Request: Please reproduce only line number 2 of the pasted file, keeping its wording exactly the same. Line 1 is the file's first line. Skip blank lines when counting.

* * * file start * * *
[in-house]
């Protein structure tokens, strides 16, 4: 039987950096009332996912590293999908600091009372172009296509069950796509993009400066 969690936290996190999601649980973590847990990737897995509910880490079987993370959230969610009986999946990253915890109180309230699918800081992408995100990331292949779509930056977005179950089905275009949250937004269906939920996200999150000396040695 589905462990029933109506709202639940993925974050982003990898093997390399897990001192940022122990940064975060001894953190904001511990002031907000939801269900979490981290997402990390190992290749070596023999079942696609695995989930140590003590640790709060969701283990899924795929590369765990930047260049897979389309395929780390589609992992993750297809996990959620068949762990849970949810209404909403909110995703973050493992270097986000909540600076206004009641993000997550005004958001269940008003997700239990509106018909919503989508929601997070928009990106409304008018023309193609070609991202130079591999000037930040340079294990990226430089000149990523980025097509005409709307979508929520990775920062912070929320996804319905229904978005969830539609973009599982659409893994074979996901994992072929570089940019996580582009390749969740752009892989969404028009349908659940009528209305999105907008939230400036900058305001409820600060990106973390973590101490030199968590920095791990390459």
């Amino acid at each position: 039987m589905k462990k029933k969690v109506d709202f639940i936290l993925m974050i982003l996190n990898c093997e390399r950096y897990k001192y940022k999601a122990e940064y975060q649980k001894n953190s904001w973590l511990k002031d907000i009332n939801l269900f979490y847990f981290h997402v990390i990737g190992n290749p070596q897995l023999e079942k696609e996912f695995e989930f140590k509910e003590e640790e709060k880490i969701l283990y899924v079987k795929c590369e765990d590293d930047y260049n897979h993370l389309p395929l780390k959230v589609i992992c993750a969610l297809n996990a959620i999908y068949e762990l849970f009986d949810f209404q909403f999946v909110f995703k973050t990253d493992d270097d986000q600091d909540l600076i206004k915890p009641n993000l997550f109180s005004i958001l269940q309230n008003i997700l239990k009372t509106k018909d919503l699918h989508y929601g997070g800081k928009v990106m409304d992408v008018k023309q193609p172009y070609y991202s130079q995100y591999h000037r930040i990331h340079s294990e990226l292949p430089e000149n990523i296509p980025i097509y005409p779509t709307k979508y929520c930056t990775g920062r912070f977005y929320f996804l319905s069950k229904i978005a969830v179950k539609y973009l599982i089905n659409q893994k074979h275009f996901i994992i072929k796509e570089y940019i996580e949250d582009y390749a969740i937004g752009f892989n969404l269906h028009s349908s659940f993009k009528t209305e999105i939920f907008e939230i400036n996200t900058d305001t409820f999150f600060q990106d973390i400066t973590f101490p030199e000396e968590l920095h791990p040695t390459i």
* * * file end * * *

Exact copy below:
């Protein structure tokens, strides 16, 4: 039987950096009332996912590293999908600091009372172009296509069950796509993009400066 969690936290996190999601649980973590847990990737897995509910880490079987993370959230969610009986999946990253915890109180309230699918800081992408995100990331292949779509930056977005179950089905275009949250937004269906939920996200999150000396040695 589905462990029933109506709202639940993925974050982003990898093997390399897990001192940022122990940064975060001894953190904001511990002031907000939801269900979490981290997402990390190992290749070596023999079942696609695995989930140590003590640790709060969701283990899924795929590369765990930047260049897979389309395929780390589609992992993750297809996990959620068949762990849970949810209404909403909110995703973050493992270097986000909540600076206004009641993000997550005004958001269940008003997700239990509106018909919503989508929601997070928009990106409304008018023309193609070609991202130079591999000037930040340079294990990226430089000149990523980025097509005409709307979508929520990775920062912070929320996804319905229904978005969830539609973009599982659409893994074979996901994992072929570089940019996580582009390749969740752009892989969404028009349908659940009528209305999105907008939230400036900058305001409820600060990106973390973590101490030199968590920095791990390459």